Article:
The Ministry of Interior plans to grant residence cards to more than 80,000 immigrants to better keep track of them.
The ministry announced the plan on July 10, following the results of an immigration census.
“An inter-ministerial committee and many operational working groups have been set up to conduct a census of immigrants. They have examined the census to assess and compile a formal annexe table to define management and solution frameworks,” the notice said.
The census shows that nationwide there are 89,786 immigrants from 28,945 families and 11 nationalities that have applied for recognition as immigrant foreigners and permanent residents.
Of the number, 89,471 are Vietnamese nationals, 117 (Thai), 151 (Lao), and 22 (Chinese).
The working groups revoked 37,436 irregular Cambodia administrative documents from 69, 957 people from early 2017 to June 30, last year. Of the number, there were 19,967 Vietnamese families made up of 69,787 people.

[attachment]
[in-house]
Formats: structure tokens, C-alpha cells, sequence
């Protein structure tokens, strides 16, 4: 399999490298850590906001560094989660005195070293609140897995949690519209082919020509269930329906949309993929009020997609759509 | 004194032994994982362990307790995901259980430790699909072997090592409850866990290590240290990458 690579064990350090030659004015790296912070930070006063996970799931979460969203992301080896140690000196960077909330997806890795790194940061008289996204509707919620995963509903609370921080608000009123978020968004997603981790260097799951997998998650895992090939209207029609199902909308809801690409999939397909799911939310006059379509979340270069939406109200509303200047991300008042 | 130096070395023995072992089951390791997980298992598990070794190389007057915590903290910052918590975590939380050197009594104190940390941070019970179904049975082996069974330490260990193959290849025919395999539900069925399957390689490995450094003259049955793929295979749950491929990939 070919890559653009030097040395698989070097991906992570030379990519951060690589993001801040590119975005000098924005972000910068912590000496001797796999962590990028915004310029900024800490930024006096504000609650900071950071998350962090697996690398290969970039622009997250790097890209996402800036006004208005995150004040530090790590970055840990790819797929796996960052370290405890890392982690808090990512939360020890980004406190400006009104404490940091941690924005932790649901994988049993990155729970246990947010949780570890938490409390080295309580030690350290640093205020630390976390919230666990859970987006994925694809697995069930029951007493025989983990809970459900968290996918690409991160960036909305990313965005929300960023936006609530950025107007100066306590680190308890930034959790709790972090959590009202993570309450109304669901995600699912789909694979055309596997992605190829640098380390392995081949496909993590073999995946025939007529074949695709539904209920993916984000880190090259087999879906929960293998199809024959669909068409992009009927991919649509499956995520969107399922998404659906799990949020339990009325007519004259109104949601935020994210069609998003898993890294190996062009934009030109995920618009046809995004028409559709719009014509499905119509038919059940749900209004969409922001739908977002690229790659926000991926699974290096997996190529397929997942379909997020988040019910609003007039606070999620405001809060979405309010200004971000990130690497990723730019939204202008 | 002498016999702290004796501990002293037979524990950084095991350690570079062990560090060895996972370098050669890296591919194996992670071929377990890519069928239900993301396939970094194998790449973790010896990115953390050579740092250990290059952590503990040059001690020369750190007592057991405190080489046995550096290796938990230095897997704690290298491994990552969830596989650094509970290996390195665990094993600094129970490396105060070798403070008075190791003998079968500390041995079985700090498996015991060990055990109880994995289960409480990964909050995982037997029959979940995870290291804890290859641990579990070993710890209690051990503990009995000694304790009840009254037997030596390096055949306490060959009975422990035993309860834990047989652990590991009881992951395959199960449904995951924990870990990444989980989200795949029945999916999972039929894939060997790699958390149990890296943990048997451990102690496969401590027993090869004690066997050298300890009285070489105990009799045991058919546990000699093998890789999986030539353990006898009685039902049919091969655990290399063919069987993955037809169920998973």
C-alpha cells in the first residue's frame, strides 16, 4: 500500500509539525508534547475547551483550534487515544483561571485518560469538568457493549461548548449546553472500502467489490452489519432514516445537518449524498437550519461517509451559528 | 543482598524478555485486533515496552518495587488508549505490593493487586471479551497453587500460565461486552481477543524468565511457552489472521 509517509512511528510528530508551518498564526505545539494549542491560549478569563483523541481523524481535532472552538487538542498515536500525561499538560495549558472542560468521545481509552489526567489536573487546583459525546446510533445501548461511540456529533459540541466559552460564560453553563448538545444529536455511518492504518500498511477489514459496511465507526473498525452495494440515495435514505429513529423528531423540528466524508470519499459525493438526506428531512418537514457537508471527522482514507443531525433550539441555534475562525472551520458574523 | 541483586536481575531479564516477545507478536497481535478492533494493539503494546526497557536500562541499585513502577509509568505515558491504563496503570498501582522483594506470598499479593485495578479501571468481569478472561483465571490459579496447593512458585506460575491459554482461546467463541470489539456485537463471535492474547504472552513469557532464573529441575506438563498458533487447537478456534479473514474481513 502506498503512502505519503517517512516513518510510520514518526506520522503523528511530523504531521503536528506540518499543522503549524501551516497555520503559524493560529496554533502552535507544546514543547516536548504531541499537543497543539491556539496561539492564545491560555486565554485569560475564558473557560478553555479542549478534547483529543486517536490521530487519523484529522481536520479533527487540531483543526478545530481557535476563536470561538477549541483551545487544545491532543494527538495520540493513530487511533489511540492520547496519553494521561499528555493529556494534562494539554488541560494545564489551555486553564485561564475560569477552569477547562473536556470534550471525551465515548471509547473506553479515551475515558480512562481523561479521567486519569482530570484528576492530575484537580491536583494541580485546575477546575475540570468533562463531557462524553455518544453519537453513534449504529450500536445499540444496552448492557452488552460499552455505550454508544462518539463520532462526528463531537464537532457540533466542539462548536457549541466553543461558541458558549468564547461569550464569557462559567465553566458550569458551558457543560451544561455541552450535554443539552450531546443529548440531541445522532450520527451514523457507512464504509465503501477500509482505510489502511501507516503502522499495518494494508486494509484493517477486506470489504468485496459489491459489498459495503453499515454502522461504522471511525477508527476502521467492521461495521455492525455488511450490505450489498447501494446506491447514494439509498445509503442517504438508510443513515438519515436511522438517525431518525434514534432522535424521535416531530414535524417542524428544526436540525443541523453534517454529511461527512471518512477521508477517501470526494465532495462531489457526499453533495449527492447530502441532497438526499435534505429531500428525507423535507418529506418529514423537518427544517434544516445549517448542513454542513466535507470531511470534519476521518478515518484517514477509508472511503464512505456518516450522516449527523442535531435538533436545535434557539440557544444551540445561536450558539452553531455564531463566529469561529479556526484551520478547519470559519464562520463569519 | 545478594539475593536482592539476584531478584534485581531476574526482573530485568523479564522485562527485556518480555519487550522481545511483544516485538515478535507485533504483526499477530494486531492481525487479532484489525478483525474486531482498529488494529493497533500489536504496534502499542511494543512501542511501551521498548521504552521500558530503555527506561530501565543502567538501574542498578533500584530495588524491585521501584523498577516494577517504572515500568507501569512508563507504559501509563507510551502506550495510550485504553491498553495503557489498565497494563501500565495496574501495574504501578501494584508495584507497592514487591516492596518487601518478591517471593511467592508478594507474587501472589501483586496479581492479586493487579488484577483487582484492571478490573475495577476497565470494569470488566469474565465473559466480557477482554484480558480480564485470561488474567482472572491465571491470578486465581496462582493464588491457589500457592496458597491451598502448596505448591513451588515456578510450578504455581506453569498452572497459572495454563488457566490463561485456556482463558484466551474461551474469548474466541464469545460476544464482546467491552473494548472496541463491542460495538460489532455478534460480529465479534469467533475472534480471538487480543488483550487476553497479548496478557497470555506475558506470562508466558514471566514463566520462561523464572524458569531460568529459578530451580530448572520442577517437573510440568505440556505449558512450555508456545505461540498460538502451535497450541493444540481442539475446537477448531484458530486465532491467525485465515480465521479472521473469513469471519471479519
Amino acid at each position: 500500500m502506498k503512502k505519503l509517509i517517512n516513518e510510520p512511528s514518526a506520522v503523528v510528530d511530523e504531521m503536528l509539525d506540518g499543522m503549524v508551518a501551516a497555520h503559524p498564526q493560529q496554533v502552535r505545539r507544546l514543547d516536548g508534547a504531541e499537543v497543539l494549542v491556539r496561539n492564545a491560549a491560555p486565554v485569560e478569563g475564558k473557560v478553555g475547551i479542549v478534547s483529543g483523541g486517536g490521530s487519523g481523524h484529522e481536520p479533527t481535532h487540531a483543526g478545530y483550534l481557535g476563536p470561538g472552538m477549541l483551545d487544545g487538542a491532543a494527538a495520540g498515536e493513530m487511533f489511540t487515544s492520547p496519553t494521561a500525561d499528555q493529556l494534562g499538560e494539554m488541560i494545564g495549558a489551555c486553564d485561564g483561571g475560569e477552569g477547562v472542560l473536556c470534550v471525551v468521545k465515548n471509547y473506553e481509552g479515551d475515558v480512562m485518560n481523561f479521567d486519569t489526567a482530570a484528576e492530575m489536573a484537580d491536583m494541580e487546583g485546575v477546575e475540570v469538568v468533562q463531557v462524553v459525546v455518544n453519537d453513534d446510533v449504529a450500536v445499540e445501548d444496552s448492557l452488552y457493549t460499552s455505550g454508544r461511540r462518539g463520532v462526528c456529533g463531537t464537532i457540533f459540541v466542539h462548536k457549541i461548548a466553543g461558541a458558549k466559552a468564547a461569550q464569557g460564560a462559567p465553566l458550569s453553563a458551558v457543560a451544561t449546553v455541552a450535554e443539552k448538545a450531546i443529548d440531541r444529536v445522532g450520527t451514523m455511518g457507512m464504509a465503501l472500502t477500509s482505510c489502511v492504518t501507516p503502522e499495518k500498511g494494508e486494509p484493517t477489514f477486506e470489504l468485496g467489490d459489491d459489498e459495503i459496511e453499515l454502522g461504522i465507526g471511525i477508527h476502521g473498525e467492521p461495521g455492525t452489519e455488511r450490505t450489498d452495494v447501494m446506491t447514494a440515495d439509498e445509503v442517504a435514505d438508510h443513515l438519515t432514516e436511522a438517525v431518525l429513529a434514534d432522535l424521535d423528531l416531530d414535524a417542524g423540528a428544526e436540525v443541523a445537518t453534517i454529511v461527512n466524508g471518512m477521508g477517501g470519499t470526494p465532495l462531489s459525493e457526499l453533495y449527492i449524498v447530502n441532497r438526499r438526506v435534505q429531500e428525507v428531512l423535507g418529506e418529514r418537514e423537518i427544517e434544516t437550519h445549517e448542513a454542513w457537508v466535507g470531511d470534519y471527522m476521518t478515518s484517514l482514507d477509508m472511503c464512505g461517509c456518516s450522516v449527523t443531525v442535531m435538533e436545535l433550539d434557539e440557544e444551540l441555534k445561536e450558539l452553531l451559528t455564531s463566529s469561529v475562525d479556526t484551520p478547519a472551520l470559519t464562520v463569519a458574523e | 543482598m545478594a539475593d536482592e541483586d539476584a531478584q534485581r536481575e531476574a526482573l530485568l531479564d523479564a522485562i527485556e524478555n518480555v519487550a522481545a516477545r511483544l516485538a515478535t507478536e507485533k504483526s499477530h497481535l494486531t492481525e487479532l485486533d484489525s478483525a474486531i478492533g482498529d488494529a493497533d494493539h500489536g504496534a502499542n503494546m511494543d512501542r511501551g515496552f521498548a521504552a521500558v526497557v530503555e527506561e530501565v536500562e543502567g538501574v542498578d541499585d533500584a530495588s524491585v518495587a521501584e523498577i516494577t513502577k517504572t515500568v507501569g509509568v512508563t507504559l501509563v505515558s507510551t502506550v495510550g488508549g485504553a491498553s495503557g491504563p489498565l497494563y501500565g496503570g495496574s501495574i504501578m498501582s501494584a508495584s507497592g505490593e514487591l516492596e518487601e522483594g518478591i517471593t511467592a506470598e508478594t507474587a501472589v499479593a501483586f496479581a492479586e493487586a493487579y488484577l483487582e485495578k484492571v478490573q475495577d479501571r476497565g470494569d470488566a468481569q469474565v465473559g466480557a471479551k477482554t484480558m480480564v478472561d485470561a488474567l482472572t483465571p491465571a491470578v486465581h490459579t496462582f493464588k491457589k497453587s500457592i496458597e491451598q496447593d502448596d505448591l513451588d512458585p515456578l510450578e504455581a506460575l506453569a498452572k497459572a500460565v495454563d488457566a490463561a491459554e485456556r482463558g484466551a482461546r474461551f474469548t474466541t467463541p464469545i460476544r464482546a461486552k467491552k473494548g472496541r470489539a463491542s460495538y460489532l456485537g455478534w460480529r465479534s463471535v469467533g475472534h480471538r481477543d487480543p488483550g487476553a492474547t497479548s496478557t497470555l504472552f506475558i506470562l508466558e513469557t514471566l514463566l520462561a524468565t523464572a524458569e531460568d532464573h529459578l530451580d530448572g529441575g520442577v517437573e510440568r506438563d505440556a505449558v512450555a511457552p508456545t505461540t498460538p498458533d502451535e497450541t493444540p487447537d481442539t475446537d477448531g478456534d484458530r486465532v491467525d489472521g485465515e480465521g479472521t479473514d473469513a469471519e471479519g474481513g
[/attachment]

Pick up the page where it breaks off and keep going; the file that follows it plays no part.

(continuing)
“Currently, the ministry is granting permanent residence cards to the above-mentioned immigrants for them to be managed under the law and they fulfil the obligations as defined. The cards are valid every two years,” said the ministry’s notice.
Its General Department of Immigration spokesman Keo Vanthorn told The Post on Sunday that the intention of the notice is so the public will be assured that the government is serious about managing immigrants.
“We want to tell [the public] we are serious. To better manage immigrants we conducted the census to regulate a clear-cut figure by putting it into the system and issuing a series of permanent residence cards,” he said.